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Explanation of Complaints / Bibi Got Into the Chocolate / Man Gauge

In my writings here, I don't want to seem ungrateful, or that I'm complaining. But looking over my last entry, something occurs to me. My tendency is to write about the (more or less) bad stuff, the stuff to overcome, the tests parenting tosses to you. When everything's going fine, I never get around to writing about it, because I don't know. Everything's cool, I guess.

Maybe I feel that when I've climbed a hill and achieved something, like not being a total dick to my undeserving-yet-fighting-me kids, that it's worth writing about, maybe so other parents in my situation will have something relatable to read. Because people don't air this kind of stuff out, usually. I worry that my writing feels like bickering as a result, and to the disciplined, it may. But to fellow parents of children, I hope this blog is a source of comfort and understanding. I hope it helps, someone, somehow—to know that, even when you're going crazy, you're not alone; it's normal.
Today saw another instance of Bibi being naughty—she got into mama's chocolate. Oh, that girl. I recount this only because it's funny. It's certainly not headline news.

She had climbed onto the counter with her step-stool, got into a high-up cupboard, and snagged her prize. When I found her, she was standing on the floor all casual, chewing something.

Looking guilty.

I smiled and said hi. She smiled big and closed-mouthed back at me. I asked her what she was eating, as I noticed brown smudges on her face. There was an open bag of cashews I had left on the counter from Lucy and I making her school lunch this morning. "Cashews?"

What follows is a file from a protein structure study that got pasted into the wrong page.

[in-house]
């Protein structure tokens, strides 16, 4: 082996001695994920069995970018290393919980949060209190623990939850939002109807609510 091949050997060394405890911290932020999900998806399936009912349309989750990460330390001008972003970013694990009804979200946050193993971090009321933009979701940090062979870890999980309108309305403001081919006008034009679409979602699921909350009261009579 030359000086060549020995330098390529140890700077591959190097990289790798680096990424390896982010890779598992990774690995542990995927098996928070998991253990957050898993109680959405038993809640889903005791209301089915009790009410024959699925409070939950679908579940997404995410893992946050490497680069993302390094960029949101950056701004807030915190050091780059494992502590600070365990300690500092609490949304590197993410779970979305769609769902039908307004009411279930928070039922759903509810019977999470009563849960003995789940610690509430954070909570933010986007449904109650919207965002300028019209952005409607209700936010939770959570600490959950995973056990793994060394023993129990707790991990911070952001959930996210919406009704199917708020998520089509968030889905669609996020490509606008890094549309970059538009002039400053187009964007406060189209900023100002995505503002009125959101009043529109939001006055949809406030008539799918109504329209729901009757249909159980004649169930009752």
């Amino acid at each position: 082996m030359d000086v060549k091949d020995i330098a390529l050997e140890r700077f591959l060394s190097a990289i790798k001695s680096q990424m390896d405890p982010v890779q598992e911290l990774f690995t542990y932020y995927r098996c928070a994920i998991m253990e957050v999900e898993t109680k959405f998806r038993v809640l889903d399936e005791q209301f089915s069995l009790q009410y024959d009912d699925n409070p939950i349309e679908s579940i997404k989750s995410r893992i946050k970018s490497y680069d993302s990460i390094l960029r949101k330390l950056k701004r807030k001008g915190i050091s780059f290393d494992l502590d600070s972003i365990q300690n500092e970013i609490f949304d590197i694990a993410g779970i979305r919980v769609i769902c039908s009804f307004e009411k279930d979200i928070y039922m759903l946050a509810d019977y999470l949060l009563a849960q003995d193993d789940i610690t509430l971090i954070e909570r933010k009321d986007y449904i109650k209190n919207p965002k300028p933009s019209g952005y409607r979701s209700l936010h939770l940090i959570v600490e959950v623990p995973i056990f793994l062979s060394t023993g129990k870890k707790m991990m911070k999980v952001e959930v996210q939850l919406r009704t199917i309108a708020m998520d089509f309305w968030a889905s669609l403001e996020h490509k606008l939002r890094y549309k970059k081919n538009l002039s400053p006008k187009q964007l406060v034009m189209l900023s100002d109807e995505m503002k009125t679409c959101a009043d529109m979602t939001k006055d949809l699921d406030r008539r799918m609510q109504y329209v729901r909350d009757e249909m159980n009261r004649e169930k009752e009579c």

She shook her head. I notice something in her balled-up hand. It's a handful of chocolate. Nice. Brittle-infused chocolate too, that mama had bought for herself, but had been nice enough to share the night before.

But I stayed calm! I never went near the edge. I told her in a nice, even, crushingly explanatory tone that that was naughty behavior, that we don't eat chocolate for breakfast, and that chocolate isn't a healthy, nourishing food (a term we picked up from The Barenstain Bears and Too Much Junk Food).

She cried, of course. Her current strategy is 'Cry About Everything.' Readers, I experience a 3-year-old crying about 15 times every day. Can you envision what that does to your psyche? At this point I'm like the parents of the Boy Who Cried Wolf.

Just now as I was typing, she was sitting in her toy car, and let out a few sobs. She wasn't hurt, so it must have been purely emotional. I didn't get up. No need.

Now listen, I'm a patient boy. "I wait, I wait, I wait, I wait."

But I was just thinking today, that with one child in kindergarten and the other two years behind, I'm sort of left just waiting for my 3-year-old to grow up and stop being a baby about everything. Because she's really going through this rebellious spurt lately and I'm having to really alter my mental makeup just to not react like the boy I used to be.

You're in your twenties, right, and you're asking yourself, "Am I really a man now? Am I someone who might be called 'Sir?'" Naaah.

Then you have kids. You still feel like a kid yourself. Not man time yet.

Then you've got 2 kids. One is in school. You've got responsibilities up the yin-yang and there's no time to do the stuff you enjoy. Then—then you know. It's undeniably clear, because you don't want it to be true. You don't want that responsibility. You don't want to be that old.

You're a man now.